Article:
Instead of simply a celebration of perfectly presented superbeings the games have had a texture that has not been there in the past. We have seen inclusive, even human overtones that have transcended the usual pageant of brawn which can and should be admired, but seldom produces the emotion and empathy we have seen in the last week.
With the best will in the world, I started pretty lukewarm about the Commonwealth Games.
I’m keen about sport, especially cricket, but individual races seldom excite me and let’s face it, while the Commonwealth has its stars, without the United States, China, Russia and almost all of Europe and South America the festival has a slightly second rate feel about it.
It’s always nice when Australia wins big, especially against England (and of course New Zealand) but the medals hardly compare in kudos with the Olympics.
But having said that, after a couple of nights I found myself getting sucked in by Channel 7’s coverage. It has been unashamedly partisan of course; there have been legitimate complaints about the jingoism that has meant every Australian competitor is to be televised at the expense of everyone else, but presumably that is what the backers, the sponsors and, yes, a large majority of the viewers want, so there is no point in whingeing about it.
And to their credit, both the presenters and more importantly the athletes have resisted any tendency to gloat; there has been understandable triumphalism, but little if any braggadocio, let alone sledging. Obviously there have been controversies and glitches, but none of the major scandal that have bedeviled so many other sports recently. So two cheers for a start.
But for me the clincher was the inspired decision to integrate the events for the able-bodied and the disabled into the same program. This has meant that instead of simply a celebration of perfectly presented superbeings the games have had a texture that has not been there in the past. We have seen inclusive, even human overtones that have transcended the usual pageant of brawn which can and should be admired, but seldom produces the emotion and empathy we have seen in the last week.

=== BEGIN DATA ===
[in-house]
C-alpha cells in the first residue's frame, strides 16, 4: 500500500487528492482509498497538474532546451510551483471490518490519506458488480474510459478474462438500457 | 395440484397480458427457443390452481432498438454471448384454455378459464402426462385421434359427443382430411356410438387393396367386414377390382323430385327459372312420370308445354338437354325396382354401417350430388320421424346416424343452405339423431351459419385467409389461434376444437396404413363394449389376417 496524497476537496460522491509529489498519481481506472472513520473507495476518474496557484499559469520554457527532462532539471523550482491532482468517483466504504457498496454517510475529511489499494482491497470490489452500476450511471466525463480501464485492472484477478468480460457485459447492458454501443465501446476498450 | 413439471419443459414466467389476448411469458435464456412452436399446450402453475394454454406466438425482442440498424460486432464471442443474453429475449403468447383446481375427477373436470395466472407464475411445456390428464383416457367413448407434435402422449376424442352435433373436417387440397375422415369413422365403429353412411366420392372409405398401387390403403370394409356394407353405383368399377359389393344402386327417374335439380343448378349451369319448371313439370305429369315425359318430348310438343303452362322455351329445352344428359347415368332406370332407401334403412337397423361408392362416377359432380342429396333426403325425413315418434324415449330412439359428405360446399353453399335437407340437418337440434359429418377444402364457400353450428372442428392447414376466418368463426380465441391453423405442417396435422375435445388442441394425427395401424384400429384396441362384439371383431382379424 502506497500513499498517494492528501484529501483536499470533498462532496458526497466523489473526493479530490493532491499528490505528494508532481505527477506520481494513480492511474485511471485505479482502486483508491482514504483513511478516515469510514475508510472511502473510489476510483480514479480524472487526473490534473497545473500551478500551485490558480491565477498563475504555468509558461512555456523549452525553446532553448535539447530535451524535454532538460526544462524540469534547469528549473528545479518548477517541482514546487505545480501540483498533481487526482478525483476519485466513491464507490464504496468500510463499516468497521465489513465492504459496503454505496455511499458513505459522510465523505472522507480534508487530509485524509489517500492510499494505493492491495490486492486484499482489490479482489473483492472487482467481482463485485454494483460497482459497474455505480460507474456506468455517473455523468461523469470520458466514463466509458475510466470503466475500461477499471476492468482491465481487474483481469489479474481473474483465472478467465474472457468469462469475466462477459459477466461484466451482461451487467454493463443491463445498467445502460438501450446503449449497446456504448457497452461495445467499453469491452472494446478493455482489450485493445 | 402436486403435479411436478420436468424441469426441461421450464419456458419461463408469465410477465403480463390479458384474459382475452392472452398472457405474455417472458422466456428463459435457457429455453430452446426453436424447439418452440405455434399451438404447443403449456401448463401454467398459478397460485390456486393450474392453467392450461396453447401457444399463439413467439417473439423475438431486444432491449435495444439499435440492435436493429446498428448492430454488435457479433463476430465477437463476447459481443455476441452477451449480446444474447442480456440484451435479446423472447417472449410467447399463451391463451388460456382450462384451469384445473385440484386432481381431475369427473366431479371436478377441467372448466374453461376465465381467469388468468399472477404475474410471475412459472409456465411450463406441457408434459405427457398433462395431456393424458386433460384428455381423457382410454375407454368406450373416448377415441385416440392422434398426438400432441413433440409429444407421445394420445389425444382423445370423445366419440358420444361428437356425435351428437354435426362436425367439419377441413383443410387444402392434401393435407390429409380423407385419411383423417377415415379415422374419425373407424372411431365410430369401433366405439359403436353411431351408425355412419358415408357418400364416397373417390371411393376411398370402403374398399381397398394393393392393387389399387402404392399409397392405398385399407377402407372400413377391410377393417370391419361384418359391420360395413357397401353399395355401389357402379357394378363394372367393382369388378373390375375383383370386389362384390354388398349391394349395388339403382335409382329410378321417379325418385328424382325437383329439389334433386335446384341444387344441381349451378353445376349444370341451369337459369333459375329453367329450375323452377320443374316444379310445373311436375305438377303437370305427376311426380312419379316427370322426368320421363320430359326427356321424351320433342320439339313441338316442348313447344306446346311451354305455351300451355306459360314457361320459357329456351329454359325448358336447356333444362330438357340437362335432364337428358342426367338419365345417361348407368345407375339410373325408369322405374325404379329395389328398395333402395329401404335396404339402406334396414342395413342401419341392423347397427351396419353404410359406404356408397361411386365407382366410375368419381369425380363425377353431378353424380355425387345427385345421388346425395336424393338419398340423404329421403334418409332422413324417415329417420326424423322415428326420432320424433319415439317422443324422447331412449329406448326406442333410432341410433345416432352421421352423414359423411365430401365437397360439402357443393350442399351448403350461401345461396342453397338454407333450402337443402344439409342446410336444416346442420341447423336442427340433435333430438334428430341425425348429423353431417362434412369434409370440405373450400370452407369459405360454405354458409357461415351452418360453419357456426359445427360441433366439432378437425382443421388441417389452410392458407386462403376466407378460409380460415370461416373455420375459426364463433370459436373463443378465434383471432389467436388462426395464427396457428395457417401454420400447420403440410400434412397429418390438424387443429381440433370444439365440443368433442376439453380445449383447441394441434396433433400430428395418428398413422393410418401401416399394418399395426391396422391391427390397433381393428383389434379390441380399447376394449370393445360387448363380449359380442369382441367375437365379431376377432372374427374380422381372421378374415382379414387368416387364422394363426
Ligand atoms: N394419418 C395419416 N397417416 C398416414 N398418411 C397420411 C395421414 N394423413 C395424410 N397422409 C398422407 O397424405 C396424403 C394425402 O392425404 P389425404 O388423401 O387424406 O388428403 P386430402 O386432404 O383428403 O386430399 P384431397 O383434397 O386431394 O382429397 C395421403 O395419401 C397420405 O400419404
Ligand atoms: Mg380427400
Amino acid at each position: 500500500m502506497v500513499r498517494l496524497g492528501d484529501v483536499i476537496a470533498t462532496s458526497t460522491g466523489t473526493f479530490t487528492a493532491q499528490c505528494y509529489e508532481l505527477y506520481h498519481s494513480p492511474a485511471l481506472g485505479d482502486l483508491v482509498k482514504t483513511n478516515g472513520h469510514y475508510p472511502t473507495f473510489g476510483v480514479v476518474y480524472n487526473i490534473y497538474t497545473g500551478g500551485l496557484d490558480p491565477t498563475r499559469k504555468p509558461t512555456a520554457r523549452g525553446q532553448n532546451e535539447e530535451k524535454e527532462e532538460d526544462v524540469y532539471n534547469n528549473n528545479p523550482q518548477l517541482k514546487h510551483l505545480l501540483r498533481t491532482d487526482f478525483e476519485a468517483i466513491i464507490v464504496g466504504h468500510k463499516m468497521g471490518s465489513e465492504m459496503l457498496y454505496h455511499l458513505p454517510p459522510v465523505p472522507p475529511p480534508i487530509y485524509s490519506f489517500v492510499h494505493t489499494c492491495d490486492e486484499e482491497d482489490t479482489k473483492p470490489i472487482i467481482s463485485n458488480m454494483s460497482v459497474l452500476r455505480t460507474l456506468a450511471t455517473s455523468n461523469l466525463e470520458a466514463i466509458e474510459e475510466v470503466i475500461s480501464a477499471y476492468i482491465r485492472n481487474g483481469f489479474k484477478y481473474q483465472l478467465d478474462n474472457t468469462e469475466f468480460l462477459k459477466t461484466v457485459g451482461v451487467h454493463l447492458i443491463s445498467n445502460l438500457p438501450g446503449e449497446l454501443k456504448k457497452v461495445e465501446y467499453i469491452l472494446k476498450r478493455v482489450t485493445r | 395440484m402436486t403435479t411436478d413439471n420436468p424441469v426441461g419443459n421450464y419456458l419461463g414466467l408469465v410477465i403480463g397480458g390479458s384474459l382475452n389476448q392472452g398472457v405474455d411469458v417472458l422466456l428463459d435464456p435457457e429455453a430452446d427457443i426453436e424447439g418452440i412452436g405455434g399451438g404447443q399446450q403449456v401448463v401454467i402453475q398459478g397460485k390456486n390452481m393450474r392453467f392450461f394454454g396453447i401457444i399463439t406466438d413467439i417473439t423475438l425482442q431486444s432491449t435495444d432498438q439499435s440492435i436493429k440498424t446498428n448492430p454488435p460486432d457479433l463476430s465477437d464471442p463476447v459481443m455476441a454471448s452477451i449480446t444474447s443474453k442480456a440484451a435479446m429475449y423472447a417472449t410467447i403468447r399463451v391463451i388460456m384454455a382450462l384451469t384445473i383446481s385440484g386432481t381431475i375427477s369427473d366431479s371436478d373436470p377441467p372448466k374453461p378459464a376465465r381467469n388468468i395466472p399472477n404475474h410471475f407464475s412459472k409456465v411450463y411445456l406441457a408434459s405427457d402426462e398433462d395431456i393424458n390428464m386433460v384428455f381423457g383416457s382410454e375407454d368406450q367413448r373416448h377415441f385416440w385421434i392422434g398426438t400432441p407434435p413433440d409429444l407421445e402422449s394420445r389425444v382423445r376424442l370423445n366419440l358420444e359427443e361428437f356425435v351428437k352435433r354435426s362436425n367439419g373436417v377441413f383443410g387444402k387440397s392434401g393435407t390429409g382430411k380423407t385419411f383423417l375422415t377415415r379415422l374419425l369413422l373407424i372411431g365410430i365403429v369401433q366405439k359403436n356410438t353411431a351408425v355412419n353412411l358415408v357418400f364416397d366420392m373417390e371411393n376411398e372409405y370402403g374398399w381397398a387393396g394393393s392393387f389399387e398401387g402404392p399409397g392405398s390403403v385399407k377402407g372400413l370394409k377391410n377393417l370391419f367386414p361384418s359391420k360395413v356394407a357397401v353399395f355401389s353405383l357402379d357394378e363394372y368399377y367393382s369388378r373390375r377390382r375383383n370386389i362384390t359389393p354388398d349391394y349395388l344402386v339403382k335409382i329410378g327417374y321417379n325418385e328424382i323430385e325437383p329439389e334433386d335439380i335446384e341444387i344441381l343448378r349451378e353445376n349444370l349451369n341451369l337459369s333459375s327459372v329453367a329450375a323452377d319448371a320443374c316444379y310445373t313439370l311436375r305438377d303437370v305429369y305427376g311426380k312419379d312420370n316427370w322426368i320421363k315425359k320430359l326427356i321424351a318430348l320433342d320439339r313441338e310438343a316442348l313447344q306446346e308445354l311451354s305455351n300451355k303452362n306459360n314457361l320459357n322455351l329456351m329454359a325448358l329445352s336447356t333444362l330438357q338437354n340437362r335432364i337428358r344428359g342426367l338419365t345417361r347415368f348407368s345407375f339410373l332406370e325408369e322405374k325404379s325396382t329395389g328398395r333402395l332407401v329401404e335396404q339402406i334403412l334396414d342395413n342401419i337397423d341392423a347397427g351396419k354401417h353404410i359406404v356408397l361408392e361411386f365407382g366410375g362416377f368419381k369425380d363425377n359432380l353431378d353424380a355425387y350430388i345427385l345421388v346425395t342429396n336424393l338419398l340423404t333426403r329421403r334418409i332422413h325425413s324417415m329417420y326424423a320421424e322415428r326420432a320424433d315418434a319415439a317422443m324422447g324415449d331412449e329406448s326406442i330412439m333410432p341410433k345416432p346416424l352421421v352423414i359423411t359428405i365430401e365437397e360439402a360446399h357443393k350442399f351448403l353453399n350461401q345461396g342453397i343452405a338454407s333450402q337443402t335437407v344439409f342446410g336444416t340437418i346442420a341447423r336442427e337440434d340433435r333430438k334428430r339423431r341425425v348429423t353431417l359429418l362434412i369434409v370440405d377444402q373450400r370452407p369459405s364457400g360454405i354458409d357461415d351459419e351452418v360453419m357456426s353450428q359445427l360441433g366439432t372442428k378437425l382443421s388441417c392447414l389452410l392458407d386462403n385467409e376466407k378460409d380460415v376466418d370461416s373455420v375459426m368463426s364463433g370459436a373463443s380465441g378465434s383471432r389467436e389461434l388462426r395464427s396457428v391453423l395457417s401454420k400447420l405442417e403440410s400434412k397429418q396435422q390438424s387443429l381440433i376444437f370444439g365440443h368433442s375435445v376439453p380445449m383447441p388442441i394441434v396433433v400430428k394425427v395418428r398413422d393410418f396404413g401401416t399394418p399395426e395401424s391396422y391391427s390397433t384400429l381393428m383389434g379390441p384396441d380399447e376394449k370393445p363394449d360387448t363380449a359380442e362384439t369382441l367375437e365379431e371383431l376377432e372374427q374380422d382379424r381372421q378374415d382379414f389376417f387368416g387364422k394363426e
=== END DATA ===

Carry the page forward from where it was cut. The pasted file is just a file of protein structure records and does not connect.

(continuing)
Much of the credit for the breakthrough should be given to the great wheelchair athlete and tireless advocate, the incomparable Kurt Fearnley, who has worked for many years to secure the change. It has come about not only through sport, but through reforms in Australian society to which we can all take a modicum of praise.
It was the government of Julia Gillard, boosted by Bill Shorten, who instigated the National Disability Insurance Scheme but it was the current government that is dealing with the cost and pursuing its aims.. And as a result facilities, both public and private have improved immeasurably, but more significantly attitudes have changed even more.
There is still a lot of work to be done but much of the stigma and ignorance about disability and its limits, both real and imagined, is dissipating and the concept of opportunity rather than handicap is now almost the norm: we now have far more heroes than victims.
It is not many years ago that another fervent supporter of the program, Andrew Denton, confronted the International Year of the Disabled with the alternative slogan: International Year of the Patronising Bastard. At the 2018 Games, we do not need it. We can report progress and my enthusiasm has returned.